Industry insight suggests that many UK citizens will suspend investment in Spanish property as the country adjusts to the effects of Brexit. The weakening pound is a speculation effect as market confidence wobbles. Experts, however, believe that the immediate effects of Brexit will be temporary and that investors may soon resume activity as political and economic plans get clearer. Costa del Sol continues to be a favoured destination for UK nationals all year round. The sun, sand, exotic scenery and fantastic value for money have always been an attraction for them; they are unlikely to completely resist the charms of the Sun Coast even after a full Brexit. This year alone, travel agent, TUI Group, said that it recorded a 9% increase in bookings by UK citizens for summer holidays in the Costa del Sol and other favorite destinations. And, unless Spain suffers drastic political, economic and climate changes, the Costa del Sol is likely to remain a favoured destination for UK citizens in the years to come.
The real prospects for UK citizens in Spain
People are making decisions based on expected implications of Brexit, some of which may not founded on practical considerations. We take a look at the real prospects for UK citizens within the next two years at least, especially for those who are loathe to leave the exotic life in the sun.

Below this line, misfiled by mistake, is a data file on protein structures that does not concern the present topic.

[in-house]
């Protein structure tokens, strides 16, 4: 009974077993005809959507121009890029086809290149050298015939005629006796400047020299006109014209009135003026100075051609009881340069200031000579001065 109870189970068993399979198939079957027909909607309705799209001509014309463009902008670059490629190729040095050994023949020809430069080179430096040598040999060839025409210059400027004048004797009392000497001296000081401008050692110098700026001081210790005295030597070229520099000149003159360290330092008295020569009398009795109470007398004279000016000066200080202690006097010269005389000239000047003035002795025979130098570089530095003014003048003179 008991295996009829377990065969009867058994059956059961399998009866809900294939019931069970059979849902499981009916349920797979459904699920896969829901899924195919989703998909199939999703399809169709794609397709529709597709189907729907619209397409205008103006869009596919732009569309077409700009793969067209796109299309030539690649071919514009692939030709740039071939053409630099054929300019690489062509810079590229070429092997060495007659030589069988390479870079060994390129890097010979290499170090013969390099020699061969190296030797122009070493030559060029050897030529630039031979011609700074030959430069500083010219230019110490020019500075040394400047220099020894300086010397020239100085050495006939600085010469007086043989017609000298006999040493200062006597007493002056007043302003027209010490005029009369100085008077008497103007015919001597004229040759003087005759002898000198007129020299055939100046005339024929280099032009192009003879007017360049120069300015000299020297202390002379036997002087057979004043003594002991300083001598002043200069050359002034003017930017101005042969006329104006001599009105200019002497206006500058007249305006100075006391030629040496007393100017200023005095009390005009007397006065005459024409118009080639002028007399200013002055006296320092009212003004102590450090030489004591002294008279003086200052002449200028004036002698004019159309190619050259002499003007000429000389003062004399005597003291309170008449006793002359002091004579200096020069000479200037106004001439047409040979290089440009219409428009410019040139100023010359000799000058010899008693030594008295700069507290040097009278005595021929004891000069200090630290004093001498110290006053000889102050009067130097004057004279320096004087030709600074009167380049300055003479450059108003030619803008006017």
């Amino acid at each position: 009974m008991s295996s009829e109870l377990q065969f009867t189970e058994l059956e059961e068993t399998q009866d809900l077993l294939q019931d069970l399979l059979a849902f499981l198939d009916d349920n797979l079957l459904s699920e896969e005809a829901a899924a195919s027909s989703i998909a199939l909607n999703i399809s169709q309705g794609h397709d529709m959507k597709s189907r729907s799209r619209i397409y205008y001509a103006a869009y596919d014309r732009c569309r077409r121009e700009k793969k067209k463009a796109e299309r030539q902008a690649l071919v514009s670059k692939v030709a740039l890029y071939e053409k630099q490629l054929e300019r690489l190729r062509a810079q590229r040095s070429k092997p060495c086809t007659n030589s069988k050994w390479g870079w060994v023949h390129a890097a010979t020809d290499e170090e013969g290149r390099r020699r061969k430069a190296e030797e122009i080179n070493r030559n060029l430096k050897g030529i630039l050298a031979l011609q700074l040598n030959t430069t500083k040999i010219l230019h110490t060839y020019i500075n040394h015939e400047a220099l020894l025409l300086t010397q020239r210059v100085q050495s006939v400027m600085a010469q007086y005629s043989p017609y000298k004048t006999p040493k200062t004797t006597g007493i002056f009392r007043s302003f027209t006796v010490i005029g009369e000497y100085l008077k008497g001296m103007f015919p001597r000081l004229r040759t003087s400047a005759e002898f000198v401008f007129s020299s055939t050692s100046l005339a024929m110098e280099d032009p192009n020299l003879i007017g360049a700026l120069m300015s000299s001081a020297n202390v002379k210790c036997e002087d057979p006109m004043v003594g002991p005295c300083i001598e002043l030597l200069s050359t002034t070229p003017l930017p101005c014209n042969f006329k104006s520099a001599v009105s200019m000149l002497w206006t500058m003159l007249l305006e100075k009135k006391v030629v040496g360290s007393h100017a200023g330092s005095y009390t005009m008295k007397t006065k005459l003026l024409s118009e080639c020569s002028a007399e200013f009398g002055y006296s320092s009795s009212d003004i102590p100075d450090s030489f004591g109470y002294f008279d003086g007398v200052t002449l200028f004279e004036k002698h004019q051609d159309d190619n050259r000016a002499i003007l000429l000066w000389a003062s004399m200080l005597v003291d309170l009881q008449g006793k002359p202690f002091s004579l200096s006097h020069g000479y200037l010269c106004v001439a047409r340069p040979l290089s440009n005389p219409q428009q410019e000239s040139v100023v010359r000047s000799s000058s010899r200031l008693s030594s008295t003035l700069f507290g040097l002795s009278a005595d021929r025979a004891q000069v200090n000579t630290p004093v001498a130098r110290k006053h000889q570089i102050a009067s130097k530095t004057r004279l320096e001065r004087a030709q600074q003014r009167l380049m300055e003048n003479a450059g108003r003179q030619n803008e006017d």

A weakening Pound Sterling
This is probably the most immediate and tangible consequence of Brexit. A weakening pound sterling means property purchase in Spain is now more expensive for UK buyers. Spanish house price, however, remains more than 30% cheaper today than in 2007, and UK buyers will still get good value for money.
UK citizens are able to continue investment in Spanish property as before. Until Britain leaves the EU in two years’ time, there is no change to the rules and rights that govern foreign investment. Even after a full UK exit, it will take a long time to fully address trade terms. Foreign investment in property is a very important part of the Spanish economy, with both EU and non-EU investors enjoying Spain’s open arms to foreign investment. So, leaving the EU will not spell doom for UK investment in the Spanish property market.
Tax agreements between the UK and Spain are not governed by the EU, and so Brexit will have no effect on that. Other concerns including pensions and healthcare will not see any changes in the next two years. And after full Brexit, it is unlikely that we will see wholesale changes in these areas.
Just like the Prime Minister pointed out, the UK remains a member of the EU for the next two years. There will be no changes to rules concerning foreign travel and living abroad during this period. During this time, the UK will negotiate exit terms with the EU. The EU, as hinted by the president of its parliament, may take a hard line against the UK. But, the fact remains that the UK is unlikely to settle for sanction-like exit terms. Granted, leaving the EU will mean restrictions in several economic and socio-economic aspects; travel will need more paper work, living abroad will have to pass more scrutiny and healthcare abroad may no longer be free. But, it is important to remember that the referendum is not a government decision yet. The UK government will consult with every key player in the UK economy to decide whether to go ahead with Brexit, and if yes, on what scale the exit will be.
Article Source: The House Shop